12. 12. The teacher provides a summary of the text and sets a purpose for reading.
  13. 13. After reading students answer questions about the text that was read.</li></li></ul><li>The Interactive Perspective<br />Shared Reading<br />Before I read a book aloud to the class we have a class discussion of what they think is going to happen in the book according to the title and the pictures we see throughout the book. <br />While reading we keep making predictions about what is going to happen next and each student must explain why they think this also.<br />Explaining why helps the student think back in the story and requires comprehension skills for their explanation.<br />After completion of the story we talk about the characters, the setting, and the problem and solution . At this point students make connections to their everyday lives or the world with the story because all kindergarten students love to share.<br />Guided Reading<br />During guided reading we always warm up on a book that we have read previously to get our brains thinking reading.<br />Next, a new book is introduced where students are given a brief explanation of the book and some vocabulary words are introduced then they must complete a picture walk of the story to try to tell the story from the pictures.<br />As a group we then read the text alternating pages with each person in the group. After reading it aloud as a group students take the time to read the text to themselves.<br />After reading the text through a few times we then discuss the text in more detail and students write one to two sentences about the text, then we complete an activity with words from the book. <br />
  14. 14. Critical and Response Perspective<br /><ul><li> The critical perspective has students think more deeply about a text and provides them with an opportunity to think analytically and ask “why” questions (Laureate Education Inc., 2010c).
  15. 15. The response perspective transforms the reader, somehow the reader has changed from reading the text in some way (Laureate Education Inc., 2010f).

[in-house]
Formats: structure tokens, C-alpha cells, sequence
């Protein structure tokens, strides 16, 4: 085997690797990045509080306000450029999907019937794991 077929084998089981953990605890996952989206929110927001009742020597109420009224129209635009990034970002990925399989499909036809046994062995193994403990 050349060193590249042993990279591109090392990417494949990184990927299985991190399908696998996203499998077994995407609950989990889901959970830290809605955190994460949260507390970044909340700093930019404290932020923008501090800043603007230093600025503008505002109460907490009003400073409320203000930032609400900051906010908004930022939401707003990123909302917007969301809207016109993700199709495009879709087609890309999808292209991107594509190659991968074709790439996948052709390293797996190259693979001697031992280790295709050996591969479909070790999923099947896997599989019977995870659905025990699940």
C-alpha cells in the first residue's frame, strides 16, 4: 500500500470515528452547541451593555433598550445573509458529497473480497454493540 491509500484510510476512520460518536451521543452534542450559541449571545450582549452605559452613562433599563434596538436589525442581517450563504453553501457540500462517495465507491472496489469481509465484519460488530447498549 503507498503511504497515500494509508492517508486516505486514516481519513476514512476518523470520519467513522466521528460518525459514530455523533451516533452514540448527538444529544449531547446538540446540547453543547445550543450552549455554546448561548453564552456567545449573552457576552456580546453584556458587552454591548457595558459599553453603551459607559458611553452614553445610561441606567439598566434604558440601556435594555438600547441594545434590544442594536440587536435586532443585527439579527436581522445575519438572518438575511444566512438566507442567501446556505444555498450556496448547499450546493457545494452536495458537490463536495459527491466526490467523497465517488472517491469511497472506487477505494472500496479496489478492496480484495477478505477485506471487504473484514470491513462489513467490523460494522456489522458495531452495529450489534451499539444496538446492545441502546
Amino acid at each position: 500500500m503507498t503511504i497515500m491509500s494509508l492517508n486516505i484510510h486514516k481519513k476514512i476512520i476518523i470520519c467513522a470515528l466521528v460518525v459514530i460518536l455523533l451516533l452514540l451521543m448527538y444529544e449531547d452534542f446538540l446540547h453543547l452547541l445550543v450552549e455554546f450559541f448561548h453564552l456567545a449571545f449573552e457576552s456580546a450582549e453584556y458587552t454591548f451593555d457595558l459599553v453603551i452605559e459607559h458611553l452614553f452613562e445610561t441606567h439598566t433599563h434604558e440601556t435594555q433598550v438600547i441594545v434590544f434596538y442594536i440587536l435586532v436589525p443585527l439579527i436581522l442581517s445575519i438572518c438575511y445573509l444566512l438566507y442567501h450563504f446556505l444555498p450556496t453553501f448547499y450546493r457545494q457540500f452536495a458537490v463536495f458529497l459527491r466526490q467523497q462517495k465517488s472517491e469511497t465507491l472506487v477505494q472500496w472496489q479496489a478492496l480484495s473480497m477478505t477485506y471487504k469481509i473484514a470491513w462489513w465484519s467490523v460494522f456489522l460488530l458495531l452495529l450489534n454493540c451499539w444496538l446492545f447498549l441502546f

16. 16. In my classroom we complete a unit on Amelia Bedelia books and students need to listen closely to the words and determine: what did she do and what was she suppose to do instead, this requires them to think deeply about the text.
  17. 17. For the response perspective students at the beginning of the year are introduced to the book The Little Engine That Could by Watty Piper and students are to decide what type of engine they are going to be throughout the year, in hopes that I encourage them as a teacher to never give up and keep trying.</li></li></ul><li>References<br />Edmunds, Kathryn M. & Bauserman, Kathryn L.. (2006). What teachers can learn about reading motivation through conversations with children. The ReadingTeacher, 59(5), 414-424. Retrieved from ERIC database.<br />Laureate Education, Inc. (Executive Producer). (2010a). Analyzing and selecting texts. [Webcast]. The beginning reader, PK-3. Baltimore, MD: Author.<br />Laureate Education, Inc. (Executive Producer). (2010b). Changes in literacy education. [Webcast]. The beginning reader, PK-3. Baltimore, MD: Author.<br />Laureate Education, Inc. (Executive Producer). (2010c). Critical perspective. [Webcast]. The beginning reader, PK-3. Baltimore, MD: Author.<br />Laureate Education, Inc. (Executive Producer). (2010d). Interactive perspective guided reading. [Webcast]. The beginning reader, PK-3. Baltimore, MD: Author.<br />Laureate Education, Inc. (Executive Producer). (2010e). Interactive perspective shared reading. [Webcast]. The beginning reader, PK-3. Baltimore, MD: Author.<br />Laureate Education, Inc. (Executive Producer). (2010f). Response perspective. [Webcast]. The beginning reader, PK-3. Baltimore, MD: Author.<br />